Cult Classics: Remember The Night

remember the night indexPreston Sturges wrote The Lady Eve just for Barbara Stanwyck as he was so impressed with her performance here, and as with that much loved classic Stanwyck once again plays a very dodgy type, Lee Leander, though if anything she’s worse here as she has a habit of wandering in to jewellery stores, trying something on, and then running off when the staff are distracted and later pawning the goods.

Unfortunately for her the man she tries to sell her latest stolen goods to calls the police, and as this is her third time in court the judge may well throw the book at her. She’s got a dodgy lawyer who claims that she suffers from schizophrenia, and in a bit which makes no sense at all claims that the illness was “formerly known as hypnotism”, before weaving a quite ludicrous tale of how she took the jewellery without having a clue what she was doing, Lee’s fully aware that it’s nonsense at least, commenting shortly afterwards “That gag’s so old its got whiskers”.

The District Attorney John Sargent (Fred MacMurray) fears the jury might buy the story, and as it’s Christmas they will take pity on her and so asks for an expert in hypnotism to be called, knowing that such a man won’t be found until the New Year when the jury will be less sentimental. So it looks like poor old Lee is going to spend the Christmas period in prison, but John feels sorry for her and arranges with a character called “Fat Mike” for her to be released.

Fat Mike presumes it’s some dark fucked up sex thing (which is alluded too strongly though not spelt out) and delivers her to John’s apartment. John’s about to head off to his family in the countryside for Christmas and wants nothing to do with her, but after they chat and flirt a bit and John discovers that she grew up near him he promises to drive her to the long lost mother she hasn’t seen in years.

A brief road trip comedy ensues before it turns out that Lee’s mother is a horrible monster, John says she can stay at his for the festive period, and romance ensues. Up until this point it had been quite a fun affair, filled with witty banter and some amusing sequences, with one where John attempts to milk a cow being the strongest, while the way both of them escape from a local judge after trespassing in a famer’s field is fun too. But once they’re back at John’s mother’s home it becomes far more rom than com, there’s still some mildly amusing moments, and John’s poor old brother Willie (Sterling Holloway, best known as The Jungle Book’s Kaa The Snake) gets the piss ripped out of him to the extent I fear he may not ever urinate again, but it’s largely a romantic affair.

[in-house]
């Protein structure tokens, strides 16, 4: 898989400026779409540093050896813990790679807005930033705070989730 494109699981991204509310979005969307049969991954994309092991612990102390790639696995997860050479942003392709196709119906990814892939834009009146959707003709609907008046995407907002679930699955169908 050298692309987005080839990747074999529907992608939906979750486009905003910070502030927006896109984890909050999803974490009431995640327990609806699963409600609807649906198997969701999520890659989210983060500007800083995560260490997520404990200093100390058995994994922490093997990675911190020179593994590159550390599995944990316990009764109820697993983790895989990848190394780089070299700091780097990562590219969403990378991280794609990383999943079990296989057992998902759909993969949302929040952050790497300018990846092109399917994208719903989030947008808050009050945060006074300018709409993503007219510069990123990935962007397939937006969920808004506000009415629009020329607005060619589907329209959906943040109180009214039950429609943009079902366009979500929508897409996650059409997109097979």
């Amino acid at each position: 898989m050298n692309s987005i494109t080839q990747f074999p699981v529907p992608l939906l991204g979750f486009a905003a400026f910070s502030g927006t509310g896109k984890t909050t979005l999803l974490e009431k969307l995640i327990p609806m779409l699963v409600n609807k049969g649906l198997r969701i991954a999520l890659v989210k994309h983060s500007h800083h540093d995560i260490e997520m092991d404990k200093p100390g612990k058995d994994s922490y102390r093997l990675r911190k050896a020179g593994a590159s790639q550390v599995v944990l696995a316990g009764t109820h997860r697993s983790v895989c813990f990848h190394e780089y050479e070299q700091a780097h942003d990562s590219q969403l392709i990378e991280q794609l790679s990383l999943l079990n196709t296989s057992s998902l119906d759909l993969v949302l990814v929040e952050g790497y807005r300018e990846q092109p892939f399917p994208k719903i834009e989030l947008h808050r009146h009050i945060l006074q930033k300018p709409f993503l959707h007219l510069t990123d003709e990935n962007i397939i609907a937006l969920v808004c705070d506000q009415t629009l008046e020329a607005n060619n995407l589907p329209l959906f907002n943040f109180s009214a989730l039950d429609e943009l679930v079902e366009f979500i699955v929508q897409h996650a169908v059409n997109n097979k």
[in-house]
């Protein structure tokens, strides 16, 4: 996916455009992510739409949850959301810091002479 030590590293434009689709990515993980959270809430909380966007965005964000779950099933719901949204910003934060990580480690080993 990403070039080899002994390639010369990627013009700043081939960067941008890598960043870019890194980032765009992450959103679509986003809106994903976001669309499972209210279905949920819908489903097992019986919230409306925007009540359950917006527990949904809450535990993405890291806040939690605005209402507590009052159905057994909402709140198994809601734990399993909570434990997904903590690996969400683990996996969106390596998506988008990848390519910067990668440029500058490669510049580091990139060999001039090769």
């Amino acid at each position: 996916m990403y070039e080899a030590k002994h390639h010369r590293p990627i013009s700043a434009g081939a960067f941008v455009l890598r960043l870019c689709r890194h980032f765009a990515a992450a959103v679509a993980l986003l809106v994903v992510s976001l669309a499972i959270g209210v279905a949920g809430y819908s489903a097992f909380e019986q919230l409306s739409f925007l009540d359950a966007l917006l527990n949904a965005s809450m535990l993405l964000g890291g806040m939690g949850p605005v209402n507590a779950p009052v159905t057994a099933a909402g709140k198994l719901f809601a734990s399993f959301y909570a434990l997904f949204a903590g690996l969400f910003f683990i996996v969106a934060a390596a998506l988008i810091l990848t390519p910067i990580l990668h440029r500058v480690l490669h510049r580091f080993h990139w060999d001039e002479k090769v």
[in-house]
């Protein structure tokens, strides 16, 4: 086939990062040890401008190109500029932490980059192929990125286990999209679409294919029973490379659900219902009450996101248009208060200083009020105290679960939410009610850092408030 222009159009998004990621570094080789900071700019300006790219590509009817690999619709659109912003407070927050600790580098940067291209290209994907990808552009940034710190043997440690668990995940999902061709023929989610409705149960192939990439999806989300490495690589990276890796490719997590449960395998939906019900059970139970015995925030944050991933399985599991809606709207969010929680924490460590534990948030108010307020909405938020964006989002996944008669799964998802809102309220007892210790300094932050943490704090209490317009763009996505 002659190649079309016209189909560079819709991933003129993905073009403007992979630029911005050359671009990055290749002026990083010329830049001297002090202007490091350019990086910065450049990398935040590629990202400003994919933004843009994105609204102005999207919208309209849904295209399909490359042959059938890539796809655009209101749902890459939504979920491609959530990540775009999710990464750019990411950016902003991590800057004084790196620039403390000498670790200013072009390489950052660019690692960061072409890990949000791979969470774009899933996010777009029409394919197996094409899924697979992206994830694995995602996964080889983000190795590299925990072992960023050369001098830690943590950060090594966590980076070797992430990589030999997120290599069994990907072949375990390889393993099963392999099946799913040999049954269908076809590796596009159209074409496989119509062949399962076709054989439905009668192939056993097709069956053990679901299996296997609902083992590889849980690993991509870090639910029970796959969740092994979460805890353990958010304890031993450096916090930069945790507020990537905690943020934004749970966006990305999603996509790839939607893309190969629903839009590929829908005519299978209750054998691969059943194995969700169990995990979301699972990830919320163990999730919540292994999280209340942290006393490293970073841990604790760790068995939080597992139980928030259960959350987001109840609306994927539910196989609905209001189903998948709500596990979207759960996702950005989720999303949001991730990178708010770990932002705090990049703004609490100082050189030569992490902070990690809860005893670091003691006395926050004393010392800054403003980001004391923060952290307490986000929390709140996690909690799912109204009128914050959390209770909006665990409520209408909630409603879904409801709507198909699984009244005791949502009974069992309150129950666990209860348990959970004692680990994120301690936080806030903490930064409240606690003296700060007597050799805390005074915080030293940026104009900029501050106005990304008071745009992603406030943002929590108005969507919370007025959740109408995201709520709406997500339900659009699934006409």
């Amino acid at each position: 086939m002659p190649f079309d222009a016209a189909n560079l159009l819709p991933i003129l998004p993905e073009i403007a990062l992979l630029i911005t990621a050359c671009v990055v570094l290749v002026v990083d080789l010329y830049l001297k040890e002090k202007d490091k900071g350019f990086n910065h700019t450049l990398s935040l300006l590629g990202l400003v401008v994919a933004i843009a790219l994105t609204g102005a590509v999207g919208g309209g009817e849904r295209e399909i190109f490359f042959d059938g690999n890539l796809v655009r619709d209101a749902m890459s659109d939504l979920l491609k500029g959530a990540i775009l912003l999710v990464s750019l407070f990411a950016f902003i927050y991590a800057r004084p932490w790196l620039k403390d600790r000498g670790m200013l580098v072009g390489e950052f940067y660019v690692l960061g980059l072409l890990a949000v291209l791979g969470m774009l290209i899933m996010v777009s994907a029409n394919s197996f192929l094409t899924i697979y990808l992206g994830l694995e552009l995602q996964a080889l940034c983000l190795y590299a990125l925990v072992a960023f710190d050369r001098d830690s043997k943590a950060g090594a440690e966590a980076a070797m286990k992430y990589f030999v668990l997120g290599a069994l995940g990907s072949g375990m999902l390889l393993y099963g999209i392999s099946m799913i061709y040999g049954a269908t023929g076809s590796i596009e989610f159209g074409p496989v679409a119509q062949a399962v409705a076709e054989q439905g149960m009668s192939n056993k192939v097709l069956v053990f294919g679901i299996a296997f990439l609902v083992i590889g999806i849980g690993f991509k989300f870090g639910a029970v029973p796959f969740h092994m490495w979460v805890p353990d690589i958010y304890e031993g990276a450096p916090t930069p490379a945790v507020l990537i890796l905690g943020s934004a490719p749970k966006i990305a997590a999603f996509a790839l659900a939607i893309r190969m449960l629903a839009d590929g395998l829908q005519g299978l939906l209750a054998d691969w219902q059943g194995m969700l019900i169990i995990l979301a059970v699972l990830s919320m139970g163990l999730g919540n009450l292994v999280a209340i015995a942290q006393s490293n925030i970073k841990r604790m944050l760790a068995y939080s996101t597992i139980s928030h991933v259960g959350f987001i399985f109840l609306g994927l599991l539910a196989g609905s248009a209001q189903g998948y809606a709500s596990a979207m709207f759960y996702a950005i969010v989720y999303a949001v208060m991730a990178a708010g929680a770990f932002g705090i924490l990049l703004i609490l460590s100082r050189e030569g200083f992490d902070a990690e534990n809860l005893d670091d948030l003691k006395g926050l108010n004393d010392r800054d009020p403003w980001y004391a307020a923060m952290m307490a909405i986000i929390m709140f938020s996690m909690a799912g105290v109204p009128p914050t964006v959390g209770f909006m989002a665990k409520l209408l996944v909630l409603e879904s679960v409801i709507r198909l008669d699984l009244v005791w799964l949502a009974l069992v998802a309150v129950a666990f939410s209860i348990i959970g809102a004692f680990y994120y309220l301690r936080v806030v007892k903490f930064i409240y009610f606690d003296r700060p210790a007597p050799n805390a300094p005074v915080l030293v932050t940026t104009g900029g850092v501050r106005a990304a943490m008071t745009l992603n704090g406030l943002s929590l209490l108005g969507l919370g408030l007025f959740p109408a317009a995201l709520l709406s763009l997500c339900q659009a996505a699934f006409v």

I’ve no issue with that either, if only because MacMurray and Stanwyck have great chemistry together, and watching them spend a very old fashioned Christmas together is a warm delight, especially as they unwrap presents and have a big of a sing song around the piano. The New Year’s barn dance is amusing too, with the comedy coming once again from Willie’s actions, and it’s very sweet seeing John and Lee grow closer.

Given the period it’s a moralistic affair and of course Lee soon regrets the way she’s lived her life, and there’s a fair amount of sympathy for her as it’s suggested that someone with an upbringing like hers was always doomed to a life of crime. But that didn’t prepare me for the ending, which I won’t reveal here, but it’s an emotive finale and one that I found myself surprised by.

Anyone expecting a great deal of physical comedy might be disappointed, writer Preston Sturges loved a good pratfall after all, but the script is a very amusing one and the performances are all superb. It is slightly patchily directed however, and there’s weirdly a couple of scenes which fade out before the dialogue’s quite finished, something which is a deliberate decision but a poor one as it’s a (very minor) distraction that pulls you out of the reality of the piece.

Otherwise this is a very lovable, nearly flawless Christmas set charmer that certainly tugs at the old heart strings and understandably seen as one of the best films to watch when it’s freezing cold outside and snow is possibly falling. Yes, it’s not Sturges’ funniest script but it’s right up there when it comes to being a sweet natured and very appealing affair, that manages to avoid being sentimental or saccharine when it could all have too easily been such a thing.


Alex Finch.
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